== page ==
My experience with the french language surprisingly did not come from Yannick (my then-boyfriend turned French husband). Today that is still the case. The French that I have learned up until this point have come from taking Coucou French Classes combined with practicing daily with the Duolingo app. Yannick corrects me on phrases and pronunciations, but the majority of it is rial and error.
Not an app or class type of person. No problem. He would describe the plethora of American movies/T.V. shows he watched to help improve his English language skills, which prompted me to do the same. I watched the movies Un Peu, Beaucoup, Aveuglément (Blind Date), and Marguerite about one too many times before the adventure. Leaving in a hurry with no time to learn? Not to fear. Google is here. Do yourself a favor and download the google translate app. The app is magical. I would never travel internationally without. My in-laws use it as well when they visit the U.S. Be sure to check out “Learning French: Beginners Guide” for more language learning tips
Hotel, Hotel, wherefore art thou hotel?
When in France do as the French do. Stay local and enjoy your vacation in an Airbnb or HomeAway rental. Fortunately, whenever I’ve traveled to France, I had the pleasure of staying in Yannick’s family home. Unless you plan on staying in the city (i.e.Montpellier), you will probably not find a hotel. To be fair, this is a good thing! France is known for its old history and vast architectural beauty, so why not soak it in. I have used Airbnb more times than I can count; however, my mother-in-law uses HomeAway for all of her holiday adventures. Check out my blog post: “Top 10 Airbnb & HomeAway places to stay in Montpellier, France” for the full breakdown of places to stay.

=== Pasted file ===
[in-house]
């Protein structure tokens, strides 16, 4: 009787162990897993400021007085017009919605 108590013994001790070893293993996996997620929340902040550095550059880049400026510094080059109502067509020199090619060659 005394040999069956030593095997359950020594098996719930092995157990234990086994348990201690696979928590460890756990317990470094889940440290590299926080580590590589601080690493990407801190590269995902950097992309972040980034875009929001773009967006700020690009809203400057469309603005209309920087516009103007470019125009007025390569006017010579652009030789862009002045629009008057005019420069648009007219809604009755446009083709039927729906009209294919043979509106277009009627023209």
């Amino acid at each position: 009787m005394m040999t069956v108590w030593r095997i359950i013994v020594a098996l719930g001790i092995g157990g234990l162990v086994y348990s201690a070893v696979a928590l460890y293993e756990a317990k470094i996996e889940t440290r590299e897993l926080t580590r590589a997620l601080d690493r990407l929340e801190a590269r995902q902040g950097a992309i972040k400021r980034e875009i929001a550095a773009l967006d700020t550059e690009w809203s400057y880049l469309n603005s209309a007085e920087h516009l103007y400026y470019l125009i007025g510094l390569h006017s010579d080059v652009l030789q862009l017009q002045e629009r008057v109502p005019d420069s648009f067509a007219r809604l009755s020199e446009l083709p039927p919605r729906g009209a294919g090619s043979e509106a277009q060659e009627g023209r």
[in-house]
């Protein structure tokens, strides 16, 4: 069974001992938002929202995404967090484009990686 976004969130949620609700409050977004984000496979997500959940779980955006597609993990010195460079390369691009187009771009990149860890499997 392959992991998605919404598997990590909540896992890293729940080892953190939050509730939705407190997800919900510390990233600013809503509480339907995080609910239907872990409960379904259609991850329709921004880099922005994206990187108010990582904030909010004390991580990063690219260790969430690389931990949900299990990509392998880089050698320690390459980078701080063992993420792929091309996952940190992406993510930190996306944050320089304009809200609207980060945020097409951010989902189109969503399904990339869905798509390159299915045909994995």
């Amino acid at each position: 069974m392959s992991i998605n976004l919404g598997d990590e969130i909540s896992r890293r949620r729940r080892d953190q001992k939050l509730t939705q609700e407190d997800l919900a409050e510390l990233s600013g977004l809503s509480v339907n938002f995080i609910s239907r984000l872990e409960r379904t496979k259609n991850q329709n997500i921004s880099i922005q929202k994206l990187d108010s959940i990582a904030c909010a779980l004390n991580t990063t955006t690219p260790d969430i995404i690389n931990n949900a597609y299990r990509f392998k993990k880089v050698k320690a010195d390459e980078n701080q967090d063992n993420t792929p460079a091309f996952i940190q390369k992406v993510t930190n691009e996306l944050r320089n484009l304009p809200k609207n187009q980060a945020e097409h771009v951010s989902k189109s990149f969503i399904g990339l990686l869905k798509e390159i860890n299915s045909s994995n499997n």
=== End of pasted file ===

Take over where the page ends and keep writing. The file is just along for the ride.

Safety First, Best for last
Reminiscing on my time in the south of France, I’ve noticed that there are seemingly more strikes, riots, and petty crimes now than when I first visited. My husband and in-laws always said to remember to keep your guard up when traveling as a tourist. People can smell a tourist from a while away. It’s like having a sign that says, please steal from me.
Significant Tips: For life or death emergencies, dial 112 for immediate medical assistance.
- Call 15 for medical emergencies: this is the national medical emergency number and will get you the SAMU service, with an ambulance (Service d’Aide Médical d’Urgence – or Medical Emergency Aid Service). Be prepared to indicate precisely where you are located, and the circumstances of the incident.
- Call 18 for general emergency (i.e., 999- UK or 911-USA)
- Medical Professionals English-Speaking Doctors and Hospitals
- Contact the U.S. Embassy in a Serious Emergency Situation
- Enroll in STEP before leaving your home country. This program will subscribe you to get up-to-date safety and security information and help us reach you in an emergency abroad
- Full list of the nearest U.S. embassy or consulate.
Quick Tips for Tourist in Montpellier France
- Keep your personal belongs close
- Don’t flaunt your cash or cards
- Avoid the prominent tourist places on the weekend due to the protests still going on. During the week, there is not much of an issue. See Travel Advisory for the latest updates
- Use your best judgment and trust your gut. If it doesn’t feel right, it probably isn’t!